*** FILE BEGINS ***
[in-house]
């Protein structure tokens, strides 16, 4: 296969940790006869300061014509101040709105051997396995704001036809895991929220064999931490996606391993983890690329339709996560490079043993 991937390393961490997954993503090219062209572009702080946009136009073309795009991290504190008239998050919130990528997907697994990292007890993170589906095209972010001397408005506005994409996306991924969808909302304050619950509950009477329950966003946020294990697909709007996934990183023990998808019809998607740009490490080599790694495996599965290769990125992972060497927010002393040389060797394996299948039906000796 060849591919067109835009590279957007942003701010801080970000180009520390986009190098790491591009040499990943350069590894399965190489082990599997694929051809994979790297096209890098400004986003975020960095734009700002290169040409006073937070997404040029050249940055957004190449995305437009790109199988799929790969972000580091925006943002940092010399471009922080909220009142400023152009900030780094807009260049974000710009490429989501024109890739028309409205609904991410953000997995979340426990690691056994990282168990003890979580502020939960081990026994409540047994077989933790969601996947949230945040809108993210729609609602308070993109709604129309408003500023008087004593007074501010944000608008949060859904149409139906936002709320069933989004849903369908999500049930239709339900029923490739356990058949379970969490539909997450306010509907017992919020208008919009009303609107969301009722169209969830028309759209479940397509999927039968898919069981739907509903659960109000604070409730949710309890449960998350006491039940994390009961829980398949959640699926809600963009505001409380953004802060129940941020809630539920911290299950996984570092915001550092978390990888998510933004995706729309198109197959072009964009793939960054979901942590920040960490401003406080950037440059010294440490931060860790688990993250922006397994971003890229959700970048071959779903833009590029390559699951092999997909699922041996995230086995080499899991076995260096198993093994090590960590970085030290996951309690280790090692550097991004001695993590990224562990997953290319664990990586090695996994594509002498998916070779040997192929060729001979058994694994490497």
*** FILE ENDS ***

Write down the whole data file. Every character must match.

[in-house]
């Protein structure tokens, strides 16, 4: 296969940790006869300061014509101040709105051997396995704001036809895991929220064999931490996606391993983890690329339709996560490079043993 991937390393961490997954993503090219062209572009702080946009136009073309795009991290504190008239998050919130990528997907697994990292007890993170589906095209972010001397408005506005994409996306991924969808909302304050619950509950009477329950966003946020294990697909709007996934990183023990998808019809998607740009490490080599790694495996599965290769990125992972060497927010002393040389060797394996299948039906000796 060849591919067109835009590279957007942003701010801080970000180009520390986009190098790491591009040499990943350069590894399965190489082990599997694929051809994979790297096209890098400004986003975020960095734009700002290169040409006073937070997404040029050249940055957004190449995305437009790109199988799929790969972000580091925006943002940092010399471009922080909220009142400023152009900030780094807009260049974000710009490429989501024109890739028309409205609904991410953000997995979340426990690691056994990282168990003890979580502020939960081990026994409540047994077989933790969601996947949230945040809108993210729609609602308070993109709604129309408003500023008087004593007074501010944000608008949060859904149409139906936002709320069933989004849903369908999500049930239709339900029923490739356990058949379970969490539909997450306010509907017992919020208008919009009303609107969301009722169209969830028309759209479940397509999927039968898919069981739907509903659960109000604070409730949710309890449960998350006491039940994390009961829980398949959640699926809600963009505001409380953004802060129940941020809630539920911290299950996984570092915001550092978390990888998510933004995706729309198109197959072009964009793939960054979901942590920040960490401003406080950037440059010294440490931060860790688990993250922006397994971003890229959700970048071959779903833009590029390559699951092999997909699922041996995230086995080499899991076995260096198993093994090590960590970085030290996951309690280790090692550097991004001695993590990224562990997953290319664990990586090695996994594509002498998916070779040997192929060729001979058994694994490497």